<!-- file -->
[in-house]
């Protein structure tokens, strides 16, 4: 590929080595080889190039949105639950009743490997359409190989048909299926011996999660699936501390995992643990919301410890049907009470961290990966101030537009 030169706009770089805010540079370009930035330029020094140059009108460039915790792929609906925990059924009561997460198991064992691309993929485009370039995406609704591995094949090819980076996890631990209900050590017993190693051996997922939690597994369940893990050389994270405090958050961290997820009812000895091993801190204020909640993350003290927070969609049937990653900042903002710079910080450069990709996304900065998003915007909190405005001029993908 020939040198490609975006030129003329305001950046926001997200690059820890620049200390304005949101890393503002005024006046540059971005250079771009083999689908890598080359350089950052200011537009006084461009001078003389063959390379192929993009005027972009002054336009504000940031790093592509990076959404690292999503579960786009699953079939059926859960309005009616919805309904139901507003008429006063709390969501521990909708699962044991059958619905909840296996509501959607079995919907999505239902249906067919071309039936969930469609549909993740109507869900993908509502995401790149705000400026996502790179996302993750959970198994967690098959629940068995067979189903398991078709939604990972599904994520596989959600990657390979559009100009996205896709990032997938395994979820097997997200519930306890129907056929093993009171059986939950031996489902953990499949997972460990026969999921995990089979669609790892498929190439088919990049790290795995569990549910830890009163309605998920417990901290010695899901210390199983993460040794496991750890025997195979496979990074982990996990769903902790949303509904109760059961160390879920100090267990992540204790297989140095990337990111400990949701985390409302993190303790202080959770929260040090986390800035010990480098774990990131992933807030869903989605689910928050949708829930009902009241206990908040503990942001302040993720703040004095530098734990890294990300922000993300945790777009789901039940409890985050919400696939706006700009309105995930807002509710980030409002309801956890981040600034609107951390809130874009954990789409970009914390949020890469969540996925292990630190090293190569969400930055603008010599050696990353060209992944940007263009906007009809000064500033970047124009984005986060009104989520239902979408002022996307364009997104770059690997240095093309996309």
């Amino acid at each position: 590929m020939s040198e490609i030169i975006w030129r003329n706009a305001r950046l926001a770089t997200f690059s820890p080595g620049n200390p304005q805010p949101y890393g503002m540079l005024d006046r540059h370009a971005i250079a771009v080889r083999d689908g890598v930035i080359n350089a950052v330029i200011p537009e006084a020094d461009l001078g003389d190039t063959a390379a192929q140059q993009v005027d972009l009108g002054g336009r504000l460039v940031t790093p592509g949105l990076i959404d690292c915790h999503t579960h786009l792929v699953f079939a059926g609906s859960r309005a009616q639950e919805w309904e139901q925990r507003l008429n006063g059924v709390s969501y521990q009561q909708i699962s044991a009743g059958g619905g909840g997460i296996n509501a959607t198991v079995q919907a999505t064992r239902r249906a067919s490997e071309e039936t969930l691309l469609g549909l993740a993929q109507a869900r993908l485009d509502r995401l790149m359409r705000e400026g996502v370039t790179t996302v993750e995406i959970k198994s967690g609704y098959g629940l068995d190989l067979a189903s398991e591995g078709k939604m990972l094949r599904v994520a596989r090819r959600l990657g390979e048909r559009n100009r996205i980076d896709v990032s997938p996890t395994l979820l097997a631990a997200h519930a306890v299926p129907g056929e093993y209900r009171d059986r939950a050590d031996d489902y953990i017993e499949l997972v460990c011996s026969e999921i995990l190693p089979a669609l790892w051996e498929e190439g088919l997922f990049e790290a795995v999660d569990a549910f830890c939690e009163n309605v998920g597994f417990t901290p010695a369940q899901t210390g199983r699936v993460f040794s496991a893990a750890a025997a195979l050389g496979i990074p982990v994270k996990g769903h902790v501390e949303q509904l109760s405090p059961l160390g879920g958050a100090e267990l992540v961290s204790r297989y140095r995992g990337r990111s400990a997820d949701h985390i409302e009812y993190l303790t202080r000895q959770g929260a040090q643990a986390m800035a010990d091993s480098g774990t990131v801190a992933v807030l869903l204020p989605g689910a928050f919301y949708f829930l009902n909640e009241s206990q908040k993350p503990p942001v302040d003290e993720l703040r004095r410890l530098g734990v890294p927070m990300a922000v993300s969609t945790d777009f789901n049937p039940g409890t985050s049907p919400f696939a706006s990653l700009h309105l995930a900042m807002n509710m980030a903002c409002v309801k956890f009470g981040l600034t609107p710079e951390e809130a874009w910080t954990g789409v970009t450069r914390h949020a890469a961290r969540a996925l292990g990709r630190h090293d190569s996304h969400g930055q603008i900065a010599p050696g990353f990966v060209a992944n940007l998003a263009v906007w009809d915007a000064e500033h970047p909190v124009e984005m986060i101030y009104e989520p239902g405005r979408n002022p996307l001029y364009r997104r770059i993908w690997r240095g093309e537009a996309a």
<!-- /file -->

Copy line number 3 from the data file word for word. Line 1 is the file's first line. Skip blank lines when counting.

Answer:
């Amino acid at each position: 590929m020939s040198e490609i030169i975006w030129r003329n706009a305001r950046l926001a770089t997200f690059s820890p080595g620049n200390p304005q805010p949101y890393g503002m540079l005024d006046r540059h370009a971005i250079a771009v080889r083999d689908g890598v930035i080359n350089a950052v330029i200011p537009e006084a020094d461009l001078g003389d190039t063959a390379a192929q140059q993009v005027d972009l009108g002054g336009r504000l460039v940031t790093p592509g949105l990076i959404d690292c915790h999503t579960h786009l792929v699953f079939a059926g609906s859960r309005a009616q639950e919805w309904e139901q925990r507003l008429n006063g059924v709390s969501y521990q009561q909708i699962s044991a009743g059958g619905g909840g997460i296996n509501a959607t198991v079995q919907a999505t064992r239902r249906a067919s490997e071309e039936t969930l691309l469609g549909l993740a993929q109507a869900r993908l485009d509502r995401l790149m359409r705000e400026g996502v370039t790179t996302v993750e995406i959970k198994s967690g609704y098959g629940l068995d190989l067979a189903s398991e591995g078709k939604m990972l094949r599904v994520a596989r090819r959600l990657g390979e048909r559009n100009r996205i980076d896709v990032s997938p996890t395994l979820l097997a631990a997200h519930a306890v299926p129907g056929e093993y209900r009171d059986r939950a050590d031996d489902y953990i017993e499949l997972v460990c011996s026969e999921i995990l190693p089979a669609l790892w051996e498929e190439g088919l997922f990049e790290a795995v999660d569990a549910f830890c939690e009163n309605v998920g597994f417990t901290p010695a369940q899901t210390g199983r699936v993460f040794s496991a893990a750890a025997a195979l050389g496979i990074p982990v994270k996990g769903h902790v501390e949303q509904l109760s405090p059961l160390g879920g958050a100090e267990l992540v961290s204790r297989y140095r995992g990337r990111s400990a997820d949701h985390i409302e009812y993190l303790t202080r000895q959770g929260a040090q643990a986390m800035a010990d091993s480098g774990t990131v801190a992933v807030l869903l204020p989605g689910a928050f919301y949708f829930l009902n909640e009241s206990q908040k993350p503990p942001v302040d003290e993720l703040r004095r410890l530098g734990v890294p927070m990300a922000v993300s969609t945790d777009f789901n049937p039940g409890t985050s049907p919400f696939a706006s990653l700009h309105l995930a900042m807002n509710m980030a903002c409002v309801k956890f009470g981040l600034t609107p710079e951390e809130a874009w910080t954990g789409v970009t450069r914390h949020a890469a961290r969540a996925l292990g990709r630190h090293d190569s996304h969400g930055q603008i900065a010599p050696g990353f990966v060209a992944n940007l998003a263009v906007w009809d915007a000064e500033h970047p909190v124009e984005m986060i101030y009104e989520p239902g405005r979408n002022p996307l001029y364009r997104r770059i993908w690997r240095g093309e537009a996309a």